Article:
This kind of approach to prayer was developed independently in the West, though not with such permanent consequences for doctrine and theology. An unknown English mystic of the fourteenth century, who wrote Cloud of Unknowing, also strove to drive out all thoughts, in order to concentrate on God alone, and thus pierce the cloud of unknowing. To do so, the author of Cloud recommends repeating a simple word with profound meaning, such as God, sin, love.[xiv]
A transition in monasticism occurred, from the personal mysticism of the east to the organized devotion of the west, with an emphasis on common prayer. St Benedict (480-550) organized daily prayers, with seven services following the “liturgy of the hours”, each with an elaborate musical setting. Private prayer became a strictly personal affair, as Benedict says: “if perchance a brother desires to pray by himself let him go out and do it speedily”.[xv] As Old comments, “those not engaged in ‘religious vocations’ hardly had either the training or the leisure to maintain such a complicated discipline of daily prayer.”[xvi]
Writings from the barbarian kingdoms of this period seldom refer to solitary prayer, but there are exceptions. St Isidore, for example, references Origen on the subject.[xvii] The term “meditation” became customary during this period, usually referring to reflection on a specific passage of Scripture. But before studying Scripture, Bede recommended another type of meditatio, namely a “prayer of the heart”, or “pure prayer”, voicing “sorrow for sin and longing for heaven.” This prayer should not be long, but short and repetitive, with the result of peace of spirit, and joy in the familiar Holy Scripture.[xviii] The idea of pure prayer was further expounded by John of Fecamp (eleventh century). He emphasized the importance of having a Scripture text as the object of pure prayer and contemplation. Based on the models of Bede, John of Fecamp, and later Hildemar, the monastic life of contemplation became a life filled with short and frequent prayers, “so often and so spontaneously renewed that it becomes continual … sometimes plunging the soul into a silence which anticipates that of heaven.”[xix]
It is interesting to note that the church father Origen, who was referred to as an expert on prayer, did not make any warnings against “vain repetition” in prayer (Mt 6:7, KJV), but interpreted this passage as meaning “let us not speak vain things, but the things of God.”[xx] Thus, reading, meditation, prayer, and contemplation were slowly systematized, and elements of repetition were incorporated into them.[xxi]
Prayer life outside as well as inside the monastery tended to be more and more communal. Thus, the liturgy became a guide to the daily prayers of ordinary people. In England, it became customary to recite psalms while washing, and at other times the words of the psalms from the Divine Office would spontaneously come to people’s lips.[xxii]
It also became normal to focus prayer and contemplation on subjects outside the textual bounds of Scripture. Jocelin of St Bertin “consecrated the hours of the day to the Passion”, and sang psalms to the Five Wounds,[xxiii] Anselm and others contemplated the pierced side of Jesus “whence flow the treasures of his Sacred Heart.”[xxiv] Common people directed their prayers to the saints, spurred on not by the work of theologians, but by popular preachers. Mary increasingly became an object of devotion in contemplation. The stage was set for the introduction of the rosary.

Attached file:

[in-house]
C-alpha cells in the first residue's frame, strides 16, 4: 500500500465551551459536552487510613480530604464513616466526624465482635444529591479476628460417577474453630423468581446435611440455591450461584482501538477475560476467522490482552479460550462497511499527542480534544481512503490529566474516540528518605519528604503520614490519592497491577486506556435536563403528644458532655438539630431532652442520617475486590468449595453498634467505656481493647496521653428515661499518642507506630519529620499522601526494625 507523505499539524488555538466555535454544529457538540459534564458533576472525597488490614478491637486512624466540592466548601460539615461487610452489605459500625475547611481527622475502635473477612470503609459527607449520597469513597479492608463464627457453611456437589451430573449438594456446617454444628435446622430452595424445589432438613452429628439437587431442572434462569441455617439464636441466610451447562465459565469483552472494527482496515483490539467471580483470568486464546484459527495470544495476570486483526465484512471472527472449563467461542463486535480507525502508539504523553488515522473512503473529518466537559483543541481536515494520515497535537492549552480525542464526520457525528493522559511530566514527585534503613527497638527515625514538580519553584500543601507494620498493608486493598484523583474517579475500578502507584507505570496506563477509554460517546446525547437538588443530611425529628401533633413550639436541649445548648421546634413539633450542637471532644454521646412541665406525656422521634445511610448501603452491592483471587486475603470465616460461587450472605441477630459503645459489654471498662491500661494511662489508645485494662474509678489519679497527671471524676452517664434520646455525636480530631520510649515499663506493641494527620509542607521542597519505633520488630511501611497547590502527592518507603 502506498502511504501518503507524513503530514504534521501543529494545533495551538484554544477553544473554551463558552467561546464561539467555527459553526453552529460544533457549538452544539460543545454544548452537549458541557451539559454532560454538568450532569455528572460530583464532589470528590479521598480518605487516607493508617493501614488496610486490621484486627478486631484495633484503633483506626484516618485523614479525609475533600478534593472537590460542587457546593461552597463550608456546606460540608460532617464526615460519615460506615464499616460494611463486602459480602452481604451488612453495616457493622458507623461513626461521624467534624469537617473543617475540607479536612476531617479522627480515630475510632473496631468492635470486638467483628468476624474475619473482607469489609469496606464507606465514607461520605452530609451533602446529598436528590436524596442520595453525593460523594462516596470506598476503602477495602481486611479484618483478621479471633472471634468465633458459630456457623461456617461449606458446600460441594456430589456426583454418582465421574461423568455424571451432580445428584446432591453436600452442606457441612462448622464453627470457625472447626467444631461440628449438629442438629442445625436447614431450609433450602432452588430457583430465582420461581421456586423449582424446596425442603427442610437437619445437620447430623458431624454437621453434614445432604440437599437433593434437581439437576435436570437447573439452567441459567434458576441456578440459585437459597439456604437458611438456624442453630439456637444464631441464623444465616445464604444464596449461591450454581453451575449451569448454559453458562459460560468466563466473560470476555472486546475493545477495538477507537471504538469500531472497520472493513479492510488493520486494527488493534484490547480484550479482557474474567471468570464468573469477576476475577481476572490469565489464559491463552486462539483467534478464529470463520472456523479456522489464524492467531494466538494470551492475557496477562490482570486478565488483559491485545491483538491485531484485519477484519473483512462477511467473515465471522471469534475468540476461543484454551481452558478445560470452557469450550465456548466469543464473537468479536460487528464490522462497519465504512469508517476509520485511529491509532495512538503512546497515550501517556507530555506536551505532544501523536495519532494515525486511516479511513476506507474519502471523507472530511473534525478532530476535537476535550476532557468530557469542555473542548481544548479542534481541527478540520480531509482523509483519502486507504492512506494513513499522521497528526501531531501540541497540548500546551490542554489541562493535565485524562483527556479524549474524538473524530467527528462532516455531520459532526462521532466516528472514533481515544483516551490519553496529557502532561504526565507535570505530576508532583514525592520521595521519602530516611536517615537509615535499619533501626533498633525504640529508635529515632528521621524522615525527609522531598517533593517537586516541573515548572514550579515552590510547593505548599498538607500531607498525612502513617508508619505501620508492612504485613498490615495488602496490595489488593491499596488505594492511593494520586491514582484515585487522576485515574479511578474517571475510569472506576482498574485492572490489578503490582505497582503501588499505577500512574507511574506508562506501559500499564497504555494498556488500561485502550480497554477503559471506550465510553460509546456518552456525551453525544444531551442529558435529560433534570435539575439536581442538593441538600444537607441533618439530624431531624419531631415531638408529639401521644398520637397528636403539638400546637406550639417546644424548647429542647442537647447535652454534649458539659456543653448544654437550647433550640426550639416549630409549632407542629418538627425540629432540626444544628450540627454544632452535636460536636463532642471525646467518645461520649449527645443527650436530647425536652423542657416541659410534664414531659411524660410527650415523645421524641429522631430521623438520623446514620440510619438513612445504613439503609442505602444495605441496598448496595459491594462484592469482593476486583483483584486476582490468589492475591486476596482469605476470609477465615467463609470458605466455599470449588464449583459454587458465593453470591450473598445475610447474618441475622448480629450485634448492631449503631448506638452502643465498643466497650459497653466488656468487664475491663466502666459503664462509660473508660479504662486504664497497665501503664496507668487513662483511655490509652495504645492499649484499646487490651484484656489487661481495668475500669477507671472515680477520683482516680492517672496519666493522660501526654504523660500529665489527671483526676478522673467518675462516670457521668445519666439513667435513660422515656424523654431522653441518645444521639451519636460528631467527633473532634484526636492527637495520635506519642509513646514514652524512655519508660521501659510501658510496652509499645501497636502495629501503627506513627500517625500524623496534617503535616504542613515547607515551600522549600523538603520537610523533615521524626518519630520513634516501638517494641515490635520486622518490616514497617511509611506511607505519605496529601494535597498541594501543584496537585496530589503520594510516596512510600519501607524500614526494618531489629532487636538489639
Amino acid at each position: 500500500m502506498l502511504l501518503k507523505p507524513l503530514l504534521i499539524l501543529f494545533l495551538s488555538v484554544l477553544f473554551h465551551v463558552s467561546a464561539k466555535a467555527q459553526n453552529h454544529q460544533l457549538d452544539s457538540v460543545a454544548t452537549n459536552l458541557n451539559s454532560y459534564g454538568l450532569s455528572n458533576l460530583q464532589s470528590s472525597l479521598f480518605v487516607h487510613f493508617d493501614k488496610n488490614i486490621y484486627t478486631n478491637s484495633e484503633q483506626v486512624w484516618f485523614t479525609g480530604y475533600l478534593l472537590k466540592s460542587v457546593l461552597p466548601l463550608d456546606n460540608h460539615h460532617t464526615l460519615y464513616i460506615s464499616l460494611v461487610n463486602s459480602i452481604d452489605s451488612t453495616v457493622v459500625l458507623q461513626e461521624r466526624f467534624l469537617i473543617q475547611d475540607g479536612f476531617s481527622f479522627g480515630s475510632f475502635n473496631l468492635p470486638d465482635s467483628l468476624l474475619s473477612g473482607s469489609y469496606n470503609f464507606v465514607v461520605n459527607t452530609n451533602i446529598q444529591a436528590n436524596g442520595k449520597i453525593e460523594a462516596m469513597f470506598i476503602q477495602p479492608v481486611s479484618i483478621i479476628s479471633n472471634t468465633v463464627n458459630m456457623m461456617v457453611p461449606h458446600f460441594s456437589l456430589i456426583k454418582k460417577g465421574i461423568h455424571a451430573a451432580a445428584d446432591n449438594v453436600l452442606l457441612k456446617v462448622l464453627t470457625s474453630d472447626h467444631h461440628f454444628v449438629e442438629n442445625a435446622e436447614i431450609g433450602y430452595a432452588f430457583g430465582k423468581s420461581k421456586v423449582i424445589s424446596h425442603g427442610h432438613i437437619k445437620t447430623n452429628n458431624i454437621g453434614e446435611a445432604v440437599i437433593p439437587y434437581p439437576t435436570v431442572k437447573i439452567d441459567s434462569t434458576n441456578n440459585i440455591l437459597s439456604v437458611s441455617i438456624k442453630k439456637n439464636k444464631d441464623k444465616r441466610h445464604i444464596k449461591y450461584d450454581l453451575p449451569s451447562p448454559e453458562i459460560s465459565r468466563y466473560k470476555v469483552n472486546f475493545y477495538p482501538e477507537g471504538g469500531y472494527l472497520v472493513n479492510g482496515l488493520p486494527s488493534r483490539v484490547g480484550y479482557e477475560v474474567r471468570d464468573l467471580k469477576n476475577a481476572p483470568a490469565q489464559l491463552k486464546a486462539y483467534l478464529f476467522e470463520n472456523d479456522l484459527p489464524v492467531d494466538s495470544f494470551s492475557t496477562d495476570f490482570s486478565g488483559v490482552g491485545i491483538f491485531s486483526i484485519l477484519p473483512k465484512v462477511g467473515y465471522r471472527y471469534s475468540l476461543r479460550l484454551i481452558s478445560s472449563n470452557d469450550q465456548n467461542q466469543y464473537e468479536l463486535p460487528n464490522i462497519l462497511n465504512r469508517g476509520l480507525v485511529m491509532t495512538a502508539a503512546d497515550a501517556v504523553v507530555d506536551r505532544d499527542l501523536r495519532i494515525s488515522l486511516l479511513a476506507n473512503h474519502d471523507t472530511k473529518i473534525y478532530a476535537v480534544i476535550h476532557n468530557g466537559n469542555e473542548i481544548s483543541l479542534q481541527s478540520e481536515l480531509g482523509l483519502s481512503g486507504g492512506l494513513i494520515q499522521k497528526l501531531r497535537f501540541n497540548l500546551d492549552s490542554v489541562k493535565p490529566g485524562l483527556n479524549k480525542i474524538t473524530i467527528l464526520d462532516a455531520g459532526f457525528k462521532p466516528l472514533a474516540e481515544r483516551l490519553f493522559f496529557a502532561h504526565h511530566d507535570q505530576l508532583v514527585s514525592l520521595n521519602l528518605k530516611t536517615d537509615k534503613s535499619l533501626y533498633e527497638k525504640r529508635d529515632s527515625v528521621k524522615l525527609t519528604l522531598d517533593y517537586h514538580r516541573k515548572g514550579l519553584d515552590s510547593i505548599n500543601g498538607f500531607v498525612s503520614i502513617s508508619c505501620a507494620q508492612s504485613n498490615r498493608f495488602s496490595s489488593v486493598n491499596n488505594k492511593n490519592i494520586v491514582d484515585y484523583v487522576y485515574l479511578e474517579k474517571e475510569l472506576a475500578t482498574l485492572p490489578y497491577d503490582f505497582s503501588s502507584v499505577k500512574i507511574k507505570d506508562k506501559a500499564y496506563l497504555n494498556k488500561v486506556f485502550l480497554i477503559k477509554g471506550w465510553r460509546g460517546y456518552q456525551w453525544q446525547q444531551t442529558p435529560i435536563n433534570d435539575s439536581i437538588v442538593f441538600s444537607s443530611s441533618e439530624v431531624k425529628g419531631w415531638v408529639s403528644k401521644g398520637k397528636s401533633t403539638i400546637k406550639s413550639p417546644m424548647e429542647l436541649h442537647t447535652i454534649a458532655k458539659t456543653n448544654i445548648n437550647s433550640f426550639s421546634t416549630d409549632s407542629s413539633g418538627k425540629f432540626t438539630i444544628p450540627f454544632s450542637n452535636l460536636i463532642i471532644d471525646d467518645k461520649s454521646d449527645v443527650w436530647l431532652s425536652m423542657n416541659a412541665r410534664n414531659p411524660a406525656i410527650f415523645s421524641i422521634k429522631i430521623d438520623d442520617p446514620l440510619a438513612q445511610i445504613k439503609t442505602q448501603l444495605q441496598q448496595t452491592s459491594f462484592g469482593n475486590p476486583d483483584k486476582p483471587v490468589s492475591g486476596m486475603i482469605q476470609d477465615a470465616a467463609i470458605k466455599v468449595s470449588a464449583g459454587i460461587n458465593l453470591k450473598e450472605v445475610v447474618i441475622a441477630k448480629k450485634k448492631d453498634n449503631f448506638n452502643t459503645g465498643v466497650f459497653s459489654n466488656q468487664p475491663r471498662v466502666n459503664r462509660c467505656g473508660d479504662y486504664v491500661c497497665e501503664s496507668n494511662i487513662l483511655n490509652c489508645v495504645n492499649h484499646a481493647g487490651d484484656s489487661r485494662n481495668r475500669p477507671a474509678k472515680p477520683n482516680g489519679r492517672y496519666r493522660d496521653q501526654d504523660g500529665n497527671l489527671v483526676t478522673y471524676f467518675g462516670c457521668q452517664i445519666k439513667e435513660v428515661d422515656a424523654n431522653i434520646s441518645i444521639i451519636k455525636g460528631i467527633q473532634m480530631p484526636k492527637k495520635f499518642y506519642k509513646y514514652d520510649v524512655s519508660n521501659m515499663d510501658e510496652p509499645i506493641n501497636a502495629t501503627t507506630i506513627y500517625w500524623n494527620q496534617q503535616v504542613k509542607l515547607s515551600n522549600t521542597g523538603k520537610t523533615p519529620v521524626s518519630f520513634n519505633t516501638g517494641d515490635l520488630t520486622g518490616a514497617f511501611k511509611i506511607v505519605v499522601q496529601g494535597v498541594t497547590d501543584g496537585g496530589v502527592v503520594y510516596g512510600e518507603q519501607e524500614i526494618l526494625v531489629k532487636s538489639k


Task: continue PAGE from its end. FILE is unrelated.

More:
Assessment. In theory, mystical prayers could be practiced by ordinary Christians, and not just by monks. Any Christian could intone the Jesus prayer in his inward being, no matter what the situation. However, as monks become more and more cloistered, they became less available to mentor other Christians, and to guide them in their prayer lives. A monk could possibly attain to the peace of “pure prayer”, and perhaps even feel a participation in the divine energies, but this was simply beyond achievement for a lay person.
Bede and John of Fecamp properly emphasized the role of Scripture as the proper basis for meditation. However, since their technique emphasized the repetitious, mystical element, Christians who practiced prayer in this way found that it made no effective difference whether the object of contemplation was Scripture or some tradition that had grown beyond Scripture. So prayer and meditation began to stray beyond the bounds of Scripture. The Rosary
By the twelfth century, popular prayers to Mary were becoming widespread. The Ave Maria became the model prayer for exalting Mary and her motherhood. The “Psalter of Mary” was a series of hymns which expressed the themes of the Ave Maria. It became the origin of the rosary.[xxv]
Between the twelfth and sixteenth centuries, the rosary underwent a gradual development.[xxvi] It began as a vocal prayer, consisting of 150 Hail Marys (based on Lk 1:26-38): Hail Mary, full of grace! the Lord is with thee; blessed art thou among women, and blessed is the fruit of thy womb, Jesus. Holy Mary, Mother of God, pray for us sinners now and at the hour of our death. Amen. Alternating with each Hail Mary were 150 Our Father prayers (the universally known Lord’s prayer of Mt 6:9-13). The number 150 was meant to be symbolic of the psalter. By the fourteenth century, the structure had settled into 15 repetitions of 10 Hail Marys, with one Our Father between each “decade”. In the sixteenth century, the trinitarian prayer Glory be to the Father was also added after each decade: Glory be to the Father, and to the Son, and to the Holy Spirit. As it was in the beginning, is now, and ever shall be, world without end. Amen. All these prayers were often recited with the aid of a string of alternately colored beads.[xxvii]